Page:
The only two ‘castles’ in the southern hemisphere are both in Dunedin.

It is not too surprising to discover New Zealand’s oldest city, Dunedin, has some of the finest buildings in the southern hemisphere.  Prior to the Otago Gold Rushes of the 1860s, Dunedin was a rundown little settlement struggling to progress, but as revenue from the gold poured into the town, dramatic changes took place. The gold rush money helped fund the construction of impressive public buildings so as a result,  the southern city has some of the finest Victorian buildings outside Britain.

Dunedin’s Noted Architecture

During this boom time, two local businessmen competed to have the finest home in the country. William Larnach and Edward Cargill spared no expense when building their stately homes. Today, one is a major tourist attraction while the other is an attractive ruin.


Located on a spectacular setting on Otago Peninsula, Larnach Castle is one of New Zealand’s most recognized buildings. It’s also Dunedin’s top tourist attraction with well over 100,000 paying visitors a year.

Larnach Castle

Building Larnach’s ambitious new home commenced in 1871. It took 200 men 3 years to build the actual structure and a further 12 years for master craftsmen to furnish the interior. Unfortunately, William’s beloved wife Eliza Jane, died before it was completed. His second wife died in 1887, just a few months after Larnach had a ballroom added to his castle as a 21st present for his favourite daughter, Kate.

Misfortune continued for the businessman when, in 1891, William lost Kate to pneumonia and four years later, the Colonial Bank, which he was heavily involved in, was liquidated. On 12 October 1898, William Larnach committed suicide in the Committee Room in Parliament buildings, Wellington. His sad life’s story has all the drama for a Hollywood movie.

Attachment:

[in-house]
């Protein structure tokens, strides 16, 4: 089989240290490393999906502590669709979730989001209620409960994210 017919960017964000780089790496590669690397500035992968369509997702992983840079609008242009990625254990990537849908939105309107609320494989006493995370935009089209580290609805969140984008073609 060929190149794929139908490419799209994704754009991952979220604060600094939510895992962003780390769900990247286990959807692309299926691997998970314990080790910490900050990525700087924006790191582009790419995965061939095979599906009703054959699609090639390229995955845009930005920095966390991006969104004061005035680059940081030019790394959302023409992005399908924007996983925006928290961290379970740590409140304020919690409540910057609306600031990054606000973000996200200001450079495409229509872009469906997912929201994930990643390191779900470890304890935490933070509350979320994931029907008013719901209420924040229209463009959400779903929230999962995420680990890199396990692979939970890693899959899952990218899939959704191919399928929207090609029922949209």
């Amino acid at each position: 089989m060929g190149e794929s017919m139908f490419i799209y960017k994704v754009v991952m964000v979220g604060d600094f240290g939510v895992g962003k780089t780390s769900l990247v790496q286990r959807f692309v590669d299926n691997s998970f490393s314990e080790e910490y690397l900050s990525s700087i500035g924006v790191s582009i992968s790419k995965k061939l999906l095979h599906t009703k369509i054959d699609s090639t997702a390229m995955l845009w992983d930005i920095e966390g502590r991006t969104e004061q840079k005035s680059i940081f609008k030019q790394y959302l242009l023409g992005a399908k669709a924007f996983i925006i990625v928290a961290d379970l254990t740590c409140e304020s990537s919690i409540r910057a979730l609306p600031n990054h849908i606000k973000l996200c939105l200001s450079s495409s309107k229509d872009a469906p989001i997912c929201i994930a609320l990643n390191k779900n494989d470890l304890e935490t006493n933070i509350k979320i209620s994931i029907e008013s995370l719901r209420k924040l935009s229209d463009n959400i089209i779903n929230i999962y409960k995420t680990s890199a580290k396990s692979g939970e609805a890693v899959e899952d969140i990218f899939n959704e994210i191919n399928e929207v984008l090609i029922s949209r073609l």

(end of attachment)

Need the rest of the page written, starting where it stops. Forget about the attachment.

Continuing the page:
William Larnach

After William’s death, the castle became a retreat for nuns, then for the mentally handicapped. It fell into disrepair and was close to being demolished until the Barker family took over in 1967. They put passion and care into its restoration. It’s them we have to thank for this major South Island tourist attraction being a place of wonder and beauty for the ever increasing number of visitors who flock to see how the wealthy lived in a time long gone.


The fully restored Larnach Castle boasts the finest marble from Italy, glass from France, tiles from England and slate from Wales. The multi storied interior features 32 different woods, both exotic and native. The only hanging Georgian staircase in the Southern Hemisphere has been re- installed. The one tonne marble bath is in its original place. The ceilings feature fabulous carvings. One carving took 3 men 6 years to complete. There’s also a Venetian glass wall.